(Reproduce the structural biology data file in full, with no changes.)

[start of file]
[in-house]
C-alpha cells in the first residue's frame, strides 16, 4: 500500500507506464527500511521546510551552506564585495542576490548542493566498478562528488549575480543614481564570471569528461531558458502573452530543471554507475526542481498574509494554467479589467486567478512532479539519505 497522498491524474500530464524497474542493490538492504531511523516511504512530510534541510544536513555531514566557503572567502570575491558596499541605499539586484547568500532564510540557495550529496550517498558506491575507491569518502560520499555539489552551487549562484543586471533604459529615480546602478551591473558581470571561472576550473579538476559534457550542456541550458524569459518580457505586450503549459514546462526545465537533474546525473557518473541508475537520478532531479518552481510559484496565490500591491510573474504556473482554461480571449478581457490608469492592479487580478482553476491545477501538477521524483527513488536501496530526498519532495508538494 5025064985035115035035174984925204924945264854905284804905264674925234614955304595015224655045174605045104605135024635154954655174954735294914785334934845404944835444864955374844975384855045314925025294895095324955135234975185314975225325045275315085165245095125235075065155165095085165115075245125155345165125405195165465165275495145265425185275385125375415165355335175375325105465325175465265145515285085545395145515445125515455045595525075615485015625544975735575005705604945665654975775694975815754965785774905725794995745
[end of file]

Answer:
[in-house]
C-alpha cells in the first residue's frame, strides 16, 4: 500500500507506464527500511521546510551552506564585495542576490548542493566498478562528488549575480543614481564570471569528461531558458502573452530543471554507475526542481498574509494554467479589467486567478512532479539519505 497522498491524474500530464524497474542493490538492504531511523516511504512530510534541510544536513555531514566557503572567502570575491558596499541605499539586484547568500532564510540557495550529496550517498558506491575507491569518502560520499555539489552551487549562484543586471533604459529615480546602478551591473558581470571561472576550473579538476559534457550542456541550458524569459518580457505586450503549459514546462526545465537533474546525473557518473541508475537520478532531479518552481510559484496565490500591491510573474504556473482554461480571449478581457490608469492592479487580478482553476491545477501538477521524483527513488536501496530526498519532495508538494 5025064985035115035035174984925204924945264854905284804905264674925234614955304595015224655045174605045104605135024635154954655174954735294914785334934845404944835444864955374844975384855045314925025294895095324955135234975185314975225325045275315085165245095125235075065155165095085165115075245125155345165125405195165465165275495145265425185275385125375415165355335175375325105465325175465265145515285085545395145515445125515455045595525075615485015625544975735575005705604945665654975775694975815754965785774905725794995745